I am happy to be privileged enough to remember a moment like this one:
Posts tagged ‘France’
If you’ve been keeping up with the blog, you might have noticed we have a thing about museums. Art museums, history museums, design museums, national museums. We like to engage with the collections, the curatorship, the physical spaces. We like to think about how the buildings enhance, diminish or otherwise interact with their surroundings, their contents and their visitors. And so I have selected three museum moments, instances where the museum we were in at the time took an unexpected twist…
The Chinese Garden Court, Metropolitan Museum of Art, New York City
It was my first time in the Met, and CIA was showing me around some of her favourites. Having seen some of the western art, we decided to check out some of the Asian collection. What neither of us expected at all was to stumble into the Chinese Garden Court. It was nearly empty (a stark contrast to the Impressionist paintings), so peaceful, and the conjunction of modern atrium, tiling, bamboo and rocks just took our breath away. A brilliant moment.
During the course of one of our many long and winding walks around the city of love (Paris, of course!) in June, we crossed le Pont des Arts, one of the many bridges criss-crossing the Seine (it’s truly impressive the number of bridges crossing the Seine, and these are the ones in Paris alone!). However, this was a bridge with a difference: little did we know when we stepped onto this footbridge that we were about to cross one of Paris’ love-lock bridges.
Sculpture amazes me, and I have stood for long periods of time in awe of the detail – in different styles – that sculptors such as Rodin, Louise Bourgeois (the sight of her Maman standing aloft in Tate Modern’s Turbine Hall still haunts me!), Michelangelo and Alberto Giacometti manage to infuse into their pieces. I also love more abstract sculpture by artists like Richard Serra and Henry Moore, which are often particularly striking through sheer size, shape and vision, rather than minute, life-like detail. Surely though, the human body must remain as one of the most challenging subjects for a sculptor. Perhaps this was one of the reasons why the two pieces of sculpture below caught my eye during our travels over the last few months, and have lingered in my mind. As you can see, both are of human heads but they are separated by centuries and vastly different stylistic techniques. Yet looking at the photos I took of them, I find them both captivating and convincing pieces of artwork, and seeing them here next to each other, I like the contrast too.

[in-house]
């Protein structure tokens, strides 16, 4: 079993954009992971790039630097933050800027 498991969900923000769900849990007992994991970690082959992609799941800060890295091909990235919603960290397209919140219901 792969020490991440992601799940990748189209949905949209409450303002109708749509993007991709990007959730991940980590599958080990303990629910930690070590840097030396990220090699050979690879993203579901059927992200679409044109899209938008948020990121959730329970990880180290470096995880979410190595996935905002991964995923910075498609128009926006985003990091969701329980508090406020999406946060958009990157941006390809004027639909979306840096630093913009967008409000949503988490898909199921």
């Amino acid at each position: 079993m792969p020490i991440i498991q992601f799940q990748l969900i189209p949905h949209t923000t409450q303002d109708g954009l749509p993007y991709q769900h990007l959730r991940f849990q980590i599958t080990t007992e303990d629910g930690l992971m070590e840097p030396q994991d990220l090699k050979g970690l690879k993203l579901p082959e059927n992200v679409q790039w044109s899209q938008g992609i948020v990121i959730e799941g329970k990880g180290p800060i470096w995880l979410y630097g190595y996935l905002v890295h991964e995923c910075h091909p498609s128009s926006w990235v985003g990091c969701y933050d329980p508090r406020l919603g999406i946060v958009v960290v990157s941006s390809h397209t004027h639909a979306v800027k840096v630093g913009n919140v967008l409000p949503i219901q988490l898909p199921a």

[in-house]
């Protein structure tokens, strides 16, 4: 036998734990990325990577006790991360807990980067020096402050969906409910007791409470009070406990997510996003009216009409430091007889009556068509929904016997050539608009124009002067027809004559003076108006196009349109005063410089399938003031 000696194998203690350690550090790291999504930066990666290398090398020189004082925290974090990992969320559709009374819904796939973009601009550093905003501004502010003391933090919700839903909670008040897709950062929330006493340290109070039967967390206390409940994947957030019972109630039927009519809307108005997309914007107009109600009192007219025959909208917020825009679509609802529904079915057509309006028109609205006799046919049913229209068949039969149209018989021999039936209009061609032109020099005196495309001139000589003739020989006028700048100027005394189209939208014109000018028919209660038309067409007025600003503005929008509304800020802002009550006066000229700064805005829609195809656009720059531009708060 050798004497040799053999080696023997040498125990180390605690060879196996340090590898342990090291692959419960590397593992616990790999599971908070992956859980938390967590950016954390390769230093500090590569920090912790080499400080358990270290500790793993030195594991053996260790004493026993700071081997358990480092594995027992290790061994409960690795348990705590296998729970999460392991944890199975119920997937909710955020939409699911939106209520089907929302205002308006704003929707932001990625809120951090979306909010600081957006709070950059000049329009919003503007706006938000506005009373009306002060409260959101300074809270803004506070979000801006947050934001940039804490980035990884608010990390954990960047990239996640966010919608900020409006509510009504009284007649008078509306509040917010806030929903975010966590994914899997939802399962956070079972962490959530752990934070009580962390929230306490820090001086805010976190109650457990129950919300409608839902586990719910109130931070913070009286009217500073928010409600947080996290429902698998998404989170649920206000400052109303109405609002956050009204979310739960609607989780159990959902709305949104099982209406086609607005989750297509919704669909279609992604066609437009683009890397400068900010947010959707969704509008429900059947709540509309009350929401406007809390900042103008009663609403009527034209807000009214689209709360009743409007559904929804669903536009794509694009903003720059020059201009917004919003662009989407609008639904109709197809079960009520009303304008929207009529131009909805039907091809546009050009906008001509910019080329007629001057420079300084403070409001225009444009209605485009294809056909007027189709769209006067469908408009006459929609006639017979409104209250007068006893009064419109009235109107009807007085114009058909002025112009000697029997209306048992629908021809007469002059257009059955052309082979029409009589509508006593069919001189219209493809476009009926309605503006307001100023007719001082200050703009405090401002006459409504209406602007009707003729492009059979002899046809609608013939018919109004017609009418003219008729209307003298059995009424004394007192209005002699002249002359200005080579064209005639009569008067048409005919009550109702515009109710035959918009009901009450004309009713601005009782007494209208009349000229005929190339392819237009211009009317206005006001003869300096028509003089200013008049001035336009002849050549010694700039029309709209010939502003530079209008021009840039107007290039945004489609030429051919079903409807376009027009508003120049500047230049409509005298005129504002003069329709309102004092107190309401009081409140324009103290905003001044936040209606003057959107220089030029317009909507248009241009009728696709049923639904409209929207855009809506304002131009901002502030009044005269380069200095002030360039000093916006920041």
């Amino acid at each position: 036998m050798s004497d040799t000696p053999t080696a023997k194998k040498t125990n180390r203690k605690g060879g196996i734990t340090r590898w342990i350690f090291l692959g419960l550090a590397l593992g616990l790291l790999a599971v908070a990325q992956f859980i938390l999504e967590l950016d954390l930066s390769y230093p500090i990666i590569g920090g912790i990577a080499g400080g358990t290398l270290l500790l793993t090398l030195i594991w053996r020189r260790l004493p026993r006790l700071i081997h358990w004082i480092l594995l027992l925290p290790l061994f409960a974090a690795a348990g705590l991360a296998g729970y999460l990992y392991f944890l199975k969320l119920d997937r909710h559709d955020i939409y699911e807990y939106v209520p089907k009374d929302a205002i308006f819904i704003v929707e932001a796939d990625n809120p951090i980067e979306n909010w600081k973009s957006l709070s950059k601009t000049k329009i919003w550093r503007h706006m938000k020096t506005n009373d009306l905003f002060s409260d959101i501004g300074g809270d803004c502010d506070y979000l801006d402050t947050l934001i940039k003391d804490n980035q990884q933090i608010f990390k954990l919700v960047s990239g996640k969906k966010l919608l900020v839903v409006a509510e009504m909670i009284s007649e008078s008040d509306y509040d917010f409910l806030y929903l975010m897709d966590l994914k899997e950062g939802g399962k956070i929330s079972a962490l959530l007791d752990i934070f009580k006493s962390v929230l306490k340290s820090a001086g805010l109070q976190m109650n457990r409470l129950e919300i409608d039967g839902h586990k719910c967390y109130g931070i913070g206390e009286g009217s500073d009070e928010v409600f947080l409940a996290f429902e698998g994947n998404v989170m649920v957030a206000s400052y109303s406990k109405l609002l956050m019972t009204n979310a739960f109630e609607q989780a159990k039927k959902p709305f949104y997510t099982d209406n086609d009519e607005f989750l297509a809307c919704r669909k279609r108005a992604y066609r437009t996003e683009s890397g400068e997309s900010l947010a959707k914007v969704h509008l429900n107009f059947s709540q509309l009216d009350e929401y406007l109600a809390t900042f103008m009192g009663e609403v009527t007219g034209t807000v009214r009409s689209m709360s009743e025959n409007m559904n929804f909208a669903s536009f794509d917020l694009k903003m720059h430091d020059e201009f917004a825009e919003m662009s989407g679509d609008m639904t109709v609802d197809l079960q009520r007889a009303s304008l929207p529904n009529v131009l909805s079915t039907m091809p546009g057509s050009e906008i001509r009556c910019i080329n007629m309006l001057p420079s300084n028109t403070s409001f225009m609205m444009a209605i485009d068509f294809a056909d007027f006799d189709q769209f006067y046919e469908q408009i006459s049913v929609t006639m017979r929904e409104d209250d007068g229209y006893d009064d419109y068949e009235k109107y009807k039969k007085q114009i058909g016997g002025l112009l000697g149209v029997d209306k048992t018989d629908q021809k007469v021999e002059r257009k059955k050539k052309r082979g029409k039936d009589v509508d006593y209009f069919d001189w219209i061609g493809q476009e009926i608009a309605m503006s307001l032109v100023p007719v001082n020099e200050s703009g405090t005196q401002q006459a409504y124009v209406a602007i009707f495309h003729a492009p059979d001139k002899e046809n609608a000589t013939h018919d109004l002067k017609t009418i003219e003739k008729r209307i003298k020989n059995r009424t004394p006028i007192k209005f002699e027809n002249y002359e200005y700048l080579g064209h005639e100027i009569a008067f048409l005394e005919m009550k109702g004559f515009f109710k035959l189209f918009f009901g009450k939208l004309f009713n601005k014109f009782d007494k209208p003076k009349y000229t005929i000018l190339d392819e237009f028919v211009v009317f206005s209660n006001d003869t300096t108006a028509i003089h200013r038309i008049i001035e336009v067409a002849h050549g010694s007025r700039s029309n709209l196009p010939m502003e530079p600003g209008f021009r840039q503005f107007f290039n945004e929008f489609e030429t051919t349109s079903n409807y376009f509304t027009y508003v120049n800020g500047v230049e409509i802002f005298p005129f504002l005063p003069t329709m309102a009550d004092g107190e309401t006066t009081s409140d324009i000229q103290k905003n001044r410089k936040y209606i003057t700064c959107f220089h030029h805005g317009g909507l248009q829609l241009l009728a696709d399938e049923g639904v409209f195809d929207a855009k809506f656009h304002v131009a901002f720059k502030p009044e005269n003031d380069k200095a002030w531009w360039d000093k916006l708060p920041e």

Ninety-nine posts ago, we started this new blog. Our aims for it were — and continue to be — simple; for it to serve as a place where we collect together things that intrigue, inspire and interest us. Crucially, we intended it as a creative outlet for us to share together, and we are really enjoying this joint project so far.
So, to celebrate, here are are a few photos that we have taken over the last few months, in various places when the light has been right, and we cast shadows of ourselves, as we explore the world together.
Today I get the fun task of revealing the amazing Paris experience that we had on the final day of our recent trip (I posted a teaser yesterday!) Hopefully that post and the photo I included was enough to whet your appetite. If you are into art and in particular contemporary installation art, I can pretty much guarantee you’ll enjoy this post, and even if you are not, I think you will too (well, I hope so, at least!).
MONUMENTA is an art project organised by the French Ministry of Culture and Communication which has been running for a couple of years now. I’d never heard of it before, and it was only by chance that we got to catch MONUMENTA 2012. Each year a different well-known international contemporary artist has been given the space of the nave in the Grand Palais to create a site-specific art work – no mean feat given that the Nave space is 13,500 square metres! Read more